Thursday, April 15, 2010

There must be a relationship

Forgive me for posting another drawn out response to the reading, but this is how I process information. Internal debates are how I learn.

Within her essay Alternative Space, Rosalyn Deutsche engages several critical theories in the process of deciphering a relationship between Art and the City. This relationship is brought to the forefront with the discussion of the art gallery’s role in gentrification and, subsequently, the displacement of the homeless. This very issue was the basis of a panel discussion about New York’s East Village. In response to a panelist’s statement, Roger Kimball remarks that “He never specified just what the homeless might have to do with art- how could he have done so, since they have nothing at all to do with art?”
I find myself immediately appalled by such a remark, which perhaps is Deutsche’s intention. The question remains, what sort of thought process leads to Kimball’s perspective, and for that matter, the opposite response that I favor? By elaborating of several Neoconservative criticisms, Deutsche points out a sort of mechanization of urban development. This eliminates the resident’s role in the formation of a city, instead placing responsibility on a “provision of facilities to fulfill ‘essentiall’ human needs.” According to Neoconservatives, this eliminates the urban environment from the political realm. I find a major flaw in this argument. My observations of Baltimore have led me to believe that residents play an integral role in the formation of their city. Community organizations, such as Charles North Community Organization, depend upon the involvement of the local population. It therefore seems self-evident that the environment plays a major political role. The question remains, how does this environment relate to art, and does the latter part of the political realm as well?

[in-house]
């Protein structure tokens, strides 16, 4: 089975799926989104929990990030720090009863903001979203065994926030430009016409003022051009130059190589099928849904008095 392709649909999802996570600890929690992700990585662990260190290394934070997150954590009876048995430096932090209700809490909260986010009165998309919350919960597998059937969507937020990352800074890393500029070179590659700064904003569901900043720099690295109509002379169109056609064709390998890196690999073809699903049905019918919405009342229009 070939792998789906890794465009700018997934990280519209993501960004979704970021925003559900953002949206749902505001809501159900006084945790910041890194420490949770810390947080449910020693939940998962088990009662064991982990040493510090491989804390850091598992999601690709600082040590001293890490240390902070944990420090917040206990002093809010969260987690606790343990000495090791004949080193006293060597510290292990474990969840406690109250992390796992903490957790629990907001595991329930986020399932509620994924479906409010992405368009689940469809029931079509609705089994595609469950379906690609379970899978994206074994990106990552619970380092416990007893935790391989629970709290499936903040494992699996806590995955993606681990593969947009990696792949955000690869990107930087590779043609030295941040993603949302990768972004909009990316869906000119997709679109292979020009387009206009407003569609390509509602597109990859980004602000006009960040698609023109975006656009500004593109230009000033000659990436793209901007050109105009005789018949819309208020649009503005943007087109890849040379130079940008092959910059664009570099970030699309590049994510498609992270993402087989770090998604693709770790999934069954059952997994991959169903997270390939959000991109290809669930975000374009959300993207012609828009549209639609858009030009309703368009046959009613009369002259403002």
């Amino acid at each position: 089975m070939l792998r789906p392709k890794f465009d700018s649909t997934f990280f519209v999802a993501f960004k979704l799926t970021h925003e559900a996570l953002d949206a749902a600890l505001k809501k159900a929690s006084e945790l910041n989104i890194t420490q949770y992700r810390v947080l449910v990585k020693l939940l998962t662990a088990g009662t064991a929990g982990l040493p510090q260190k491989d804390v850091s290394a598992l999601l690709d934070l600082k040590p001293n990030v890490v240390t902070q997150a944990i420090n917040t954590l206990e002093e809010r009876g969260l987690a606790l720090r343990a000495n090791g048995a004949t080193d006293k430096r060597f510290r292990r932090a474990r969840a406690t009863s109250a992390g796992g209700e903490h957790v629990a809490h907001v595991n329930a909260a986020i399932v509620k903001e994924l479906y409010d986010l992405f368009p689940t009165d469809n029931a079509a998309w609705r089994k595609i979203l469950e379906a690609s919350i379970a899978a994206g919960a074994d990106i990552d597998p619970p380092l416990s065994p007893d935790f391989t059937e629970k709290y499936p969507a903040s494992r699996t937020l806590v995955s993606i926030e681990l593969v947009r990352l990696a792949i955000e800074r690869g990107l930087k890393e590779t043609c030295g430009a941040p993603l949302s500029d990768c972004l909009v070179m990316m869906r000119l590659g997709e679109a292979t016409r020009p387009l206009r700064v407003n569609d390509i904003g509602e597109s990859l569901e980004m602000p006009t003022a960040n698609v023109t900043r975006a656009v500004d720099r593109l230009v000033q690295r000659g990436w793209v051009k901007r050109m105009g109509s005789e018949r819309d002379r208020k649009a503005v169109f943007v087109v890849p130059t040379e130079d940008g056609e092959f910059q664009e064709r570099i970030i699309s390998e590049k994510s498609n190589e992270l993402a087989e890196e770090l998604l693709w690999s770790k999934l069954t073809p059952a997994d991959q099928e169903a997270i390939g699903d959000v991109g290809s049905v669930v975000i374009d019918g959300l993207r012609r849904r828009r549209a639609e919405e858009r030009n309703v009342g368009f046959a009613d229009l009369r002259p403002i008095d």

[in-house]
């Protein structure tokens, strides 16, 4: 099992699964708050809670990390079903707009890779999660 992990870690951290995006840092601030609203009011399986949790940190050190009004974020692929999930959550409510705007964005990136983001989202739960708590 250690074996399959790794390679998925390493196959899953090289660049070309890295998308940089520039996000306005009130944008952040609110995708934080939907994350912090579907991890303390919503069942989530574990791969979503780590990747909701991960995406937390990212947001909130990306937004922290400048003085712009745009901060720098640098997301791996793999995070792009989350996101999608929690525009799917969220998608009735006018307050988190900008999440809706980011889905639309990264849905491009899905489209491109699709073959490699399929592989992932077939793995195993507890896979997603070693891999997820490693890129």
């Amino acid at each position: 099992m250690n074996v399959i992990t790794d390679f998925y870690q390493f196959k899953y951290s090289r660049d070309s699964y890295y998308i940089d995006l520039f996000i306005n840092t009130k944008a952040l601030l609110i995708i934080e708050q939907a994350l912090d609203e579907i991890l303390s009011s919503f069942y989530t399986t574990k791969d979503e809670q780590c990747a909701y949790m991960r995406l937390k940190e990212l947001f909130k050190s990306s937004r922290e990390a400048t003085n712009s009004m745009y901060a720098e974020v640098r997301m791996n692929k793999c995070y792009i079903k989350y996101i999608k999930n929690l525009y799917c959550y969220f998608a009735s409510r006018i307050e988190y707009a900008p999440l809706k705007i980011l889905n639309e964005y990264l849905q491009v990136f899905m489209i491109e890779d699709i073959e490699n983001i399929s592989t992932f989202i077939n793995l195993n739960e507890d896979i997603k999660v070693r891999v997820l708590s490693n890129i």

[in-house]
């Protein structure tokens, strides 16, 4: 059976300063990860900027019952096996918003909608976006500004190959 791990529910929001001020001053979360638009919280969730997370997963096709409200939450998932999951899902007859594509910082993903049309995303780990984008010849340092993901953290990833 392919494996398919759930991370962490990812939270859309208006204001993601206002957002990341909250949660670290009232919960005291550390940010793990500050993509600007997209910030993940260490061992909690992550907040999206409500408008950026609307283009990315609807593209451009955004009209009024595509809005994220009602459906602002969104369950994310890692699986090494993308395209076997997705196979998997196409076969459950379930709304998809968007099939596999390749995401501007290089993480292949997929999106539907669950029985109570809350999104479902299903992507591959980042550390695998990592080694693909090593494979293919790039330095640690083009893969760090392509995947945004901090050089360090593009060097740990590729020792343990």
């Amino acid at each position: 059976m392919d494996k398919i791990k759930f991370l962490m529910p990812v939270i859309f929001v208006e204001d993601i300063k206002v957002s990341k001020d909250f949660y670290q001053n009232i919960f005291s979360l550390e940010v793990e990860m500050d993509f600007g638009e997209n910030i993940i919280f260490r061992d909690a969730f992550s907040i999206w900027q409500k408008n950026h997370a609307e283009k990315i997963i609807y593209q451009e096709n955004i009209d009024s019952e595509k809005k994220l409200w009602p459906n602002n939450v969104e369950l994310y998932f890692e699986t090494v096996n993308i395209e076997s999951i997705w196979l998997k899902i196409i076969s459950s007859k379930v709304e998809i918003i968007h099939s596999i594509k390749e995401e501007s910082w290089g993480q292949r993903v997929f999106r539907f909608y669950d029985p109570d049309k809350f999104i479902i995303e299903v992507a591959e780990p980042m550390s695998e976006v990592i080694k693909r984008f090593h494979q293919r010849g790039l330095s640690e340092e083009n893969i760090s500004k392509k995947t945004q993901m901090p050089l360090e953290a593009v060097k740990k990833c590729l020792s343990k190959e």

On the topic of public art, Deutsche mentions the concept of a “pure art experience,” in which art is at the forefront while the social realm is made a backdrop. I find this to be a highly irrational stance. One cannot separate a work of art from its surrounding context. For one, the artist will inevitably be influenced and inspired by his or her surroundings. Once the art is placed in a location, the experience it invokes in the viewer is influenced by the immediate physical surroundings. This is all to say that the human condition prohibits one from transcending their context: there is no pure, un-bias experience.
I have assumed the political realm requires the involvement of social forces (in this case, residents of an urban environment). If art cannot be separated from its physical and social context, then it must therefore be political. With this in mind, Kimball is mistaken in his statement about art and homelessness. Art is inseparable from the galleries it is displayed in, and consequently contributes to gentrification and displacement. This cause and effect relationship is proof that art and homelessness are indeed related.

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